AMSTERDAM.- Christie’s Post-War and Contemporary Art Amsterdam auction will move to an online-only platform, taking place from 2 to 18 June 2020. Reflecting the breadth of works offered in the highly successful live sale, the new format will offer a survey of contemporary sculpture over the last 60 years, ranging from Shinkichi Tajiri to Yayoi Kusama and from Tony Cragg and Ulrich Rückriem to Isa Genzken. An early pre-war painting by Ernst Wilhelm Nay will be presented alongside works by A. R. Penck, Günther Förg, Arnulf Rainer and Anselm Kiefer to form a focused group of German and Austrian artists. Dutch artists are represented by Rob van Koningsbruggen, Carel Visser, Henk Visch and Bram Bogart. Further highlights include Cap de Boc Marinat (2005, estimate: €250,000-350,000), a monumental painting by Miquel Barceló and Untitled (2000, estimate: €50,000-70,000) by Julian Schnabel. Estimates range from €800 to €350,000 providing opportunities for collectors at all levels.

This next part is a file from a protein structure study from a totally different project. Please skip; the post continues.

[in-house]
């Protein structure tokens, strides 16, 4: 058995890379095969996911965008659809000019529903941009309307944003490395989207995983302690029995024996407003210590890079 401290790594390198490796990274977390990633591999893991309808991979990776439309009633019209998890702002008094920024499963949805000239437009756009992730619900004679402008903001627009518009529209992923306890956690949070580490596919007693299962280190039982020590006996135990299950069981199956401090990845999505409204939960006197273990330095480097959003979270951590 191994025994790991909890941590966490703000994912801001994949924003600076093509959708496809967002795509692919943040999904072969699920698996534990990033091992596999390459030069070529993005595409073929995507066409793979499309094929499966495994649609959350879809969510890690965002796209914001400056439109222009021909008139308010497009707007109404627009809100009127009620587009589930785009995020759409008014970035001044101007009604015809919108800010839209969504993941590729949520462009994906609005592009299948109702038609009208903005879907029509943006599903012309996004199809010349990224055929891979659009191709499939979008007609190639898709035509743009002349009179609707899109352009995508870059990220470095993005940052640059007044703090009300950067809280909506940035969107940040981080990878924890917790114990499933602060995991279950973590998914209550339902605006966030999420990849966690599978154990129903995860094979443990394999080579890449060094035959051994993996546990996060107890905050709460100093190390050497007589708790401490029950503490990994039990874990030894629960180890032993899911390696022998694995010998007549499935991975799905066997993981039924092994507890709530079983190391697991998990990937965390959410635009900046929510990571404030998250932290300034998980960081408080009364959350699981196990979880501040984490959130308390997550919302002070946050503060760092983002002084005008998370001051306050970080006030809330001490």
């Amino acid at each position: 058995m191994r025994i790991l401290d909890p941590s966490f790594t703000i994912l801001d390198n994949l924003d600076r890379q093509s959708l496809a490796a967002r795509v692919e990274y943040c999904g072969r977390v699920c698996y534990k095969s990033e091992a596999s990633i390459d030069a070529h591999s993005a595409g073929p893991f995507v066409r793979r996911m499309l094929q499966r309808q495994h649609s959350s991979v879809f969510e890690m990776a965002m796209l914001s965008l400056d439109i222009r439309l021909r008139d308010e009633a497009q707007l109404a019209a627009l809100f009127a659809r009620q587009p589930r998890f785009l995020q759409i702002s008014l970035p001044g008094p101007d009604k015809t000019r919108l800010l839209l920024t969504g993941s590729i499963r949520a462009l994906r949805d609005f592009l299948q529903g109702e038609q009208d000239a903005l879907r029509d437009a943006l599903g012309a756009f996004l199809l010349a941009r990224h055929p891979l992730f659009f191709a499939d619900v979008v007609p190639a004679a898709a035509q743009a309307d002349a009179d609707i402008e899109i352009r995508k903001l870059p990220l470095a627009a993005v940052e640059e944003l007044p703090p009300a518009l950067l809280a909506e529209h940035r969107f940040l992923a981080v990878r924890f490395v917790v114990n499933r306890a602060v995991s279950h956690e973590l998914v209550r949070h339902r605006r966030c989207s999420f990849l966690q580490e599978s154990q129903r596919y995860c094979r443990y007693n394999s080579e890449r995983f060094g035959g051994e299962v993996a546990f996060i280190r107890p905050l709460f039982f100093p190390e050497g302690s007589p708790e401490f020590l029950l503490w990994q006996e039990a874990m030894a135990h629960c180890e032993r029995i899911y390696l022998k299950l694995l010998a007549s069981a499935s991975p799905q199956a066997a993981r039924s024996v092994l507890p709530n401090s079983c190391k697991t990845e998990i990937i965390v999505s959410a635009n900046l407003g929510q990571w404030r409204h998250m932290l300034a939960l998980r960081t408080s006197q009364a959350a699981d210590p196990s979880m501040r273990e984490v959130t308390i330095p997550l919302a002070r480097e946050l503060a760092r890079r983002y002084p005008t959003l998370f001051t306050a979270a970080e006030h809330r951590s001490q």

With its intricate fossilised surface stretching four metres in width, Cap de Boc Marinat (2005, estimate: €250,000-350,000) is a monumental work that exemplifies Miquel Barceló’s tactile, organic painterly language. The work captures the artist’s fascination with nature and decomposition, as well as his experimental approach to painterly textures and materials.
Lot 10. Miquel Barceló (b. 1957), Cap de Boc Marinat, oil and mixed media on canvas, 300 x 400cm. Executed in 2005. Estimate: €250,000-350,000. © Miquel Barceló © Christie's Images Ltd 2020.
German and Austrian Artists